It goes back as long as 100 years ago when two female riders, Augusta and Adeline Van Buren, broke all the barriers and conquered the Pikes Peak by riding across United States on their Indian motorcycles. Gussie and Addie (as they were known) were the first women to ride around 8851km in 60 days, each by their own solo motorcycle, in 1916. And so, to honor and celebrate their valor, the Sisters’ Centennial Motorcycle Ride which will be held between July 3 to 23, will commemorate 100th anniversary of their indomitable journey.
Dressed in military-style leggings and leather riding breeches, a taboo at that time, Gussie and Addie set out on 1000cc Indian Power Plus motorcycles when America was about to enter the World War I, in 1916. The sisters sought to prove that they could ride as well as men, to serve as good military dispatch riders, so as to free-up the men for other tasks. They were the first women to ride and reach the 14,115ft summit at the Pikes Peak, each on their own motorcycle. In 2002, they were inducted into the American Motorcyclists Association Hall of Fame and in 2003 they were inducted into the Sturgis Motorcycle Museum & Hall of Fame.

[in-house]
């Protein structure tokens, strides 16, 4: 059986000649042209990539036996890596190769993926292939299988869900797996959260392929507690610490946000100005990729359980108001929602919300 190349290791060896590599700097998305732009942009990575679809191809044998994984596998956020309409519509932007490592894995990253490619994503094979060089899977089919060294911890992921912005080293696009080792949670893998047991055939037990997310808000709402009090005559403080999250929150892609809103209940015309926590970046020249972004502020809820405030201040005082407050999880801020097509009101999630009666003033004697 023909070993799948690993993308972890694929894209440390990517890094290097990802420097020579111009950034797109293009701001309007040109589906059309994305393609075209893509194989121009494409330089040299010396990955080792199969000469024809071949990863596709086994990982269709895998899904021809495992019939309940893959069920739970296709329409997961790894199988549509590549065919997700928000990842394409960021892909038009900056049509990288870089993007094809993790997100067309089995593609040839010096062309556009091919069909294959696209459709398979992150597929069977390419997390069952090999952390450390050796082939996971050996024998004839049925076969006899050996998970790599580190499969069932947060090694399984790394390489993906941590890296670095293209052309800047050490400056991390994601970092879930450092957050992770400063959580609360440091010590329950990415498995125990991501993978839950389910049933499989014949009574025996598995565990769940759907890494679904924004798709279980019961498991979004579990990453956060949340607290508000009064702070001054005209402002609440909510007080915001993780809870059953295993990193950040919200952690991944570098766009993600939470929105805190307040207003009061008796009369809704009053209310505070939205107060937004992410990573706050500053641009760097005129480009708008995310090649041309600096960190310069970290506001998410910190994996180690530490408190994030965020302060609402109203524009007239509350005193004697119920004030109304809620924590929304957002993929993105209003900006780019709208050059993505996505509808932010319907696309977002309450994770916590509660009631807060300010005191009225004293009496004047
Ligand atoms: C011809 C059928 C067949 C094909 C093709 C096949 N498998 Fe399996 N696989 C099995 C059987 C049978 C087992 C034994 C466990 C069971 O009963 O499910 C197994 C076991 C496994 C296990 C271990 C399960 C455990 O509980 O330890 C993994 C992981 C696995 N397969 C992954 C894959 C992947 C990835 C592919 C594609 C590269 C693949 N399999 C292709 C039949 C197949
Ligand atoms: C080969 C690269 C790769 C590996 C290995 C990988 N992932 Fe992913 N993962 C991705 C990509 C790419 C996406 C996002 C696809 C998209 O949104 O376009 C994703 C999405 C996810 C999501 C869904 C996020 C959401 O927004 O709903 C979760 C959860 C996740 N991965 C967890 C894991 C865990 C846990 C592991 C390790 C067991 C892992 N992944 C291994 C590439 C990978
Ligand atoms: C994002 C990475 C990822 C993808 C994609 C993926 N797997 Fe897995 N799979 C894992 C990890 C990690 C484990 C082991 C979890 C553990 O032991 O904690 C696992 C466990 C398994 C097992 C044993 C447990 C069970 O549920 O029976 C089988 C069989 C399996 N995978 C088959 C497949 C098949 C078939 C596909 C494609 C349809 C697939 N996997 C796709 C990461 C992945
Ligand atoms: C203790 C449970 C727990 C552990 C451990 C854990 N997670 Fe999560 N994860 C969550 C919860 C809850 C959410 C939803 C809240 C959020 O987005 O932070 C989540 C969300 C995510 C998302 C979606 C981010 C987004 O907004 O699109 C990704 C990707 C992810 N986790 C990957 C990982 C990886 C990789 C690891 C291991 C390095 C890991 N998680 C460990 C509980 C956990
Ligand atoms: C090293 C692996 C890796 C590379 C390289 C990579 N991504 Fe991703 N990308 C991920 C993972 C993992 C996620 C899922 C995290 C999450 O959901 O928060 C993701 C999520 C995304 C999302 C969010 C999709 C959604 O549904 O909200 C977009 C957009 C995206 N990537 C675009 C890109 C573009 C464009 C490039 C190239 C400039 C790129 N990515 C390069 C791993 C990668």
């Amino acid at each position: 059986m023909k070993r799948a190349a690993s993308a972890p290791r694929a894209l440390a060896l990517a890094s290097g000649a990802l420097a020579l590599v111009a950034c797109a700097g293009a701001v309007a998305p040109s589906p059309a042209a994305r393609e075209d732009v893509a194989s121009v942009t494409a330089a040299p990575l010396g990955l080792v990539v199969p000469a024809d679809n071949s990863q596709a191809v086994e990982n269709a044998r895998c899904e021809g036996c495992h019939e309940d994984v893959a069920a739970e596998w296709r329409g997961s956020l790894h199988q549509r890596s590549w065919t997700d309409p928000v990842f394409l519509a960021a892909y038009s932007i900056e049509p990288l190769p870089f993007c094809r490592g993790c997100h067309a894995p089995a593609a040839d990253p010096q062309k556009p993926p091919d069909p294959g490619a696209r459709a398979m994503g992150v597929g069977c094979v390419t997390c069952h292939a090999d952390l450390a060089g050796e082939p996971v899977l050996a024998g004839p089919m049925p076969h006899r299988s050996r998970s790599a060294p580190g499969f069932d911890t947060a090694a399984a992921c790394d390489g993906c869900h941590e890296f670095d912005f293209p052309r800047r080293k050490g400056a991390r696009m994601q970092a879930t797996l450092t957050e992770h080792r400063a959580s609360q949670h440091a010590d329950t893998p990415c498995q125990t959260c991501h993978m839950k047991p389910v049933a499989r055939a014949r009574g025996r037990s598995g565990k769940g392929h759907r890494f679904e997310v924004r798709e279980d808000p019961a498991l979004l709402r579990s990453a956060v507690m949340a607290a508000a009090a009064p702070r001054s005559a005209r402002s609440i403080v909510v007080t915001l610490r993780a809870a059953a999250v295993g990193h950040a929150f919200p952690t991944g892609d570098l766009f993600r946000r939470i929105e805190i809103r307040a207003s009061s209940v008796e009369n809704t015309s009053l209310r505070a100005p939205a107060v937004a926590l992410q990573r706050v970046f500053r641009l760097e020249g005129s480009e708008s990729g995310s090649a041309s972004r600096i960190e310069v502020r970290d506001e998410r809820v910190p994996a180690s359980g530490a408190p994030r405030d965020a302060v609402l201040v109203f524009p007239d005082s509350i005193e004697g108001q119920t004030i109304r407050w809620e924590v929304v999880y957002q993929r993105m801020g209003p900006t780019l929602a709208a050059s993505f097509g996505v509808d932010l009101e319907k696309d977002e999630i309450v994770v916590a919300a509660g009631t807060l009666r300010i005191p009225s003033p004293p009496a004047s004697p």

The Sisters’ Centennial Motorcycle Ride will loosely follow the 1916 route of the sisters to honour motorcycling heroines of the past and promote growth of women motorcyclists and the motorcycling community. To know more about the event, click here.
The Indian Motorcycle wishes to claim a market share of 15 per cent by 2020 with its current line-up of the motorcycles like the Scout, Chief Dark Horse, Chief Classic, Springfield, Chief Vintage, Chieftain and the Roadmaster against the current premium motorcycle market leader, Harley Davidson.